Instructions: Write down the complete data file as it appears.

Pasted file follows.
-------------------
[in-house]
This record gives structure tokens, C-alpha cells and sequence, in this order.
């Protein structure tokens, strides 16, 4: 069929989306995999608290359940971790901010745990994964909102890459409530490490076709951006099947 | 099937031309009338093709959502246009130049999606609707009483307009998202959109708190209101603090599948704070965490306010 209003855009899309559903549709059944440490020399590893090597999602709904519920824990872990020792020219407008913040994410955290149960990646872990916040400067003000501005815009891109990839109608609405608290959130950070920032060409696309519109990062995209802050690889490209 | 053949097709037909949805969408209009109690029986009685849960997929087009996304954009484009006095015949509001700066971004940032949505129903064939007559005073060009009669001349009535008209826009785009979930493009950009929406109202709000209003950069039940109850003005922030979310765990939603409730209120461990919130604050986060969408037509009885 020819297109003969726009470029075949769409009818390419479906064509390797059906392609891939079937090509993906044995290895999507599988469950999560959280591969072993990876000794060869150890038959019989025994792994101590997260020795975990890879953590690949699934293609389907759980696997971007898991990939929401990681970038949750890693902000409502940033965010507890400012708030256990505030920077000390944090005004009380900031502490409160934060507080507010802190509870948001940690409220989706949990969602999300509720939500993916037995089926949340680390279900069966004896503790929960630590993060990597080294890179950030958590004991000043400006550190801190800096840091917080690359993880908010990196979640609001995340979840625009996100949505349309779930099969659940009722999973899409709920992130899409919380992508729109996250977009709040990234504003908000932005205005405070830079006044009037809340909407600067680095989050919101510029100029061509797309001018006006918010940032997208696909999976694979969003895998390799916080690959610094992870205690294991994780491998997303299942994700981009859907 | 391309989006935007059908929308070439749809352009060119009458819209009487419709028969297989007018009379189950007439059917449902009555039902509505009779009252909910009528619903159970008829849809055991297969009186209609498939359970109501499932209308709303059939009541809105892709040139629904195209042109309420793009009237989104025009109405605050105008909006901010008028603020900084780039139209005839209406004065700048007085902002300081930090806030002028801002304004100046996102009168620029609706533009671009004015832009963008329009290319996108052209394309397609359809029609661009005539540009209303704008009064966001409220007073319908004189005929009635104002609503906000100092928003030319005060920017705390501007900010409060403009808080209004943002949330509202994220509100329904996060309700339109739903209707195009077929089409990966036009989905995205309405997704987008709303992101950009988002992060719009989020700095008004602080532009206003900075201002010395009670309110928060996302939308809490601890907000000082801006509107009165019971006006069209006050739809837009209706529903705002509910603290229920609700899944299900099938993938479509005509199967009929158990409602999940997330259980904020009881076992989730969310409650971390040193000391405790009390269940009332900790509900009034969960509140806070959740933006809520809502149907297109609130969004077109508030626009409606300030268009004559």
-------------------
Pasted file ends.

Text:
[in-house]
This record gives structure tokens, C-alpha cells and sequence, in this order.
């Protein structure tokens, strides 16, 4: 069929989306995999608290359940971790901010745990994964909102890459409530490490076709951006099947 | 099937031309009338093709959502246009130049999606609707009483307009998202959109708190209101603090599948704070965490306010 209003855009899309559903549709059944440490020399590893090597999602709904519920824990872990020792020219407008913040994410955290149960990646872990916040400067003000501005815009891109990839109608609405608290959130950070920032060409696309519109990062995209802050690889490209 | 053949097709037909949805969408209009109690029986009685849960997929087009996304954009484009006095015949509001700066971004940032949505129903064939007559005073060009009669001349009535008209826009785009979930493009950009929406109202709000209003950069039940109850003005922030979310765990939603409730209120461990919130604050986060969408037509009885 020819297109003969726009470029075949769409009818390419479906064509390797059906392609891939079937090509993906044995290895999507599988469950999560959280591969072993990876000794060869150890038959019989025994792994101590997260020795975990890879953590690949699934293609389907759980696997971007898991990939929401990681970038949750890693902000409502940033965010507890400012708030256990505030920077000390944090005004009380900031502490409160934060507080507010802190509870948001940690409220989706949990969602999300509720939500993916037995089926949340680390279900069966004896503790929960630590993060990597080294890179950030958590004991000043400006550190801190800096840091917080690359993880908010990196979640609001995340979840625009996100949505349309779930099969659940009722999973899409709920992130899409919380992508729109996250977009709040990234504003908000932005205005405070830079006044009037809340909407600067680095989050919101510029100029061509797309001018006006918010940032997208696909999976694979969003895998390799916080690959610094992870205690294991994780491998997303299942994700981009859907 | 391309989006935007059908929308070439749809352009060119009458819209009487419709028969297989007018009379189950007439059917449902009555039902509505009779009252909910009528619903159970008829849809055991297969009186209609498939359970109501499932209308709303059939009541809105892709040139629904195209042109309420793009009237989104025009109405605050105008909006901010008028603020900084780039139209005839209406004065700048007085902002300081930090806030002028801002304004100046996102009168620029609706533009671009004015832009963008329009290319996108052209394309397609359809029609661009005539540009209303704008009064966001409220007073319908004189005929009635104002609503906000100092928003030319005060920017705390501007900010409060403009808080209004943002949330509202994220509100329904996060309700339109739903209707195009077929089409990966036009989905995205309405997704987008709303992101950009988002992060719009989020700095008004602080532009206003900075201002010395009670309110928060996302939308809490601890907000000082801006509107009165019971006006069209006050739809837009209706529903705002509910603290229920609700899944299900099938993938479509005509199967009929158990409602999940997330259980904020009881076992989730969310409650971390040193000391405790009390269940009332900790509900009034969960509140806070959740933006809520809502149907297109609130969004077109508030626009409606300030268009004559």